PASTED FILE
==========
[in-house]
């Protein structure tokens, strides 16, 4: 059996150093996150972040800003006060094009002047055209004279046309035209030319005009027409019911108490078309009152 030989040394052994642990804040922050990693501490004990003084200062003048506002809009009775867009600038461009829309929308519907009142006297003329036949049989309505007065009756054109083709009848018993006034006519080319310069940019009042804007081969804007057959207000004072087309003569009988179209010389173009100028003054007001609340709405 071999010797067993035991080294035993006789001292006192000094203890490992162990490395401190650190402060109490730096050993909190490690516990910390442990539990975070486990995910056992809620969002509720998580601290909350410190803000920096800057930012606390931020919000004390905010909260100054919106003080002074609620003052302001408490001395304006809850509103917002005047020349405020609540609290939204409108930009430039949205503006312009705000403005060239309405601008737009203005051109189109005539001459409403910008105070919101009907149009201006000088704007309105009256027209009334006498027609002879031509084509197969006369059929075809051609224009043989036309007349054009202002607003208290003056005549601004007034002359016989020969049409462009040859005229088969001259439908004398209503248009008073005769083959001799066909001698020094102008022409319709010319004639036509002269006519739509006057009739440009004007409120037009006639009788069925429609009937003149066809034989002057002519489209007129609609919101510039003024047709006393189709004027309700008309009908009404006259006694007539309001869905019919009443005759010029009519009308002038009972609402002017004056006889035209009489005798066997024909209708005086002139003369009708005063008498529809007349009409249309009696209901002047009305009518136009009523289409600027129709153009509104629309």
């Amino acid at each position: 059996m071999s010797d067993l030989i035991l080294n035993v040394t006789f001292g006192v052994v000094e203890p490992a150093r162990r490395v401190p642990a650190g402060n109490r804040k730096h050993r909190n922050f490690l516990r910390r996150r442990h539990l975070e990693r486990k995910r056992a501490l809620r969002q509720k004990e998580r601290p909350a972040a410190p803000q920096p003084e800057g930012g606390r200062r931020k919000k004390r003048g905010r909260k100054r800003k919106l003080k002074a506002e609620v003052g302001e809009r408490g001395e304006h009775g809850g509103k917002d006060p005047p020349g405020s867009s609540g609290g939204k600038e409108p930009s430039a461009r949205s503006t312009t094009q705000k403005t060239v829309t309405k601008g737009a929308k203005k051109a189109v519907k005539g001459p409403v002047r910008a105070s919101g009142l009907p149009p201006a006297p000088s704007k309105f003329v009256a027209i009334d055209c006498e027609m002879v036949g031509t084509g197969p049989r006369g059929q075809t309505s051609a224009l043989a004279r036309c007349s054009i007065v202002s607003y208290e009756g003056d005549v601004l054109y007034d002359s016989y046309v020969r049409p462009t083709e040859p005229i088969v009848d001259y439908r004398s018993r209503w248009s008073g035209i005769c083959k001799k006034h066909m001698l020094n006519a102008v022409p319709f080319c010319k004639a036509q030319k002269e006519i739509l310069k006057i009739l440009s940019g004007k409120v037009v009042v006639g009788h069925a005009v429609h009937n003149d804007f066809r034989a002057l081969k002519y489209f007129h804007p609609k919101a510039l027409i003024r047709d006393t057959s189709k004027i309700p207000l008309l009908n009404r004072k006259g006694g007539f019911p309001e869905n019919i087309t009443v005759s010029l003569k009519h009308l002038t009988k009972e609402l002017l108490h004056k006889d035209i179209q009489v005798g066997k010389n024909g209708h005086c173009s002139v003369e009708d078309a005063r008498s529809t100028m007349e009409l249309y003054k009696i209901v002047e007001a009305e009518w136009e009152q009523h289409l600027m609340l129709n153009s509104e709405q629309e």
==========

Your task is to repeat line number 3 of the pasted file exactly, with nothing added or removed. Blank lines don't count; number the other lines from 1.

């Amino acid at each position: 059996m071999s010797d067993l030989i035991l080294n035993v040394t006789f001292g006192v052994v000094e203890p490992a150093r162990r490395v401190p642990a650190g402060n109490r804040k730096h050993r909190n922050f490690l516990r910390r996150r442990h539990l975070e990693r486990k995910r056992a501490l809620r969002q509720k004990e998580r601290p909350a972040a410190p803000q920096p003084e800057g930012g606390r200062r931020k919000k004390r003048g905010r909260k100054r800003k919106l003080k002074a506002e609620v003052g302001e809009r408490g001395e304006h009775g809850g509103k917002d006060p005047p020349g405020s867009s609540g609290g939204k600038e409108p930009s430039a461009r949205s503006t312009t094009q705000k403005t060239v829309t309405k601008g737009a929308k203005k051109a189109v519907k005539g001459p409403v002047r910008a105070s919101g009142l009907p149009p201006a006297p000088s704007k309105f003329v009256a027209i009334d055209c006498e027609m002879v036949g031509t084509g197969p049989r006369g059929q075809t309505s051609a224009l043989a004279r036309c007349s054009i007065v202002s607003y208290e009756g003056d005549v601004l054109y007034d002359s016989y046309v020969r049409p462009t083709e040859p005229i088969v009848d001259y439908r004398s018993r209503w248009s008073g035209i005769c083959k001799k006034h066909m001698l020094n006519a102008v022409p319709f080319c010319k004639a036509q030319k002269e006519i739509l310069k006057i009739l440009s940019g004007k409120v037009v009042v006639g009788h069925a005009v429609h009937n003149d804007f066809r034989a002057l081969k002519y489209f007129h804007p609609k919101a510039l027409i003024r047709d006393t057959s189709k004027i309700p207000l008309l009908n009404r004072k006259g006694g007539f019911p309001e869905n019919i087309t009443v005759s010029l003569k009519h009308l002038t009988k009972e609402l002017l108490h004056k006889d035209i179209q009489v005798g066997k010389n024909g209708h005086c173009s002139v003369e009708d078309a005063r008498s529809t100028m007349e009409l249309y003054k009696i209901v002047e007001a009305e009518w136009e009152q009523h289409l600027m609340l129709n153009s509104e709405q629309e």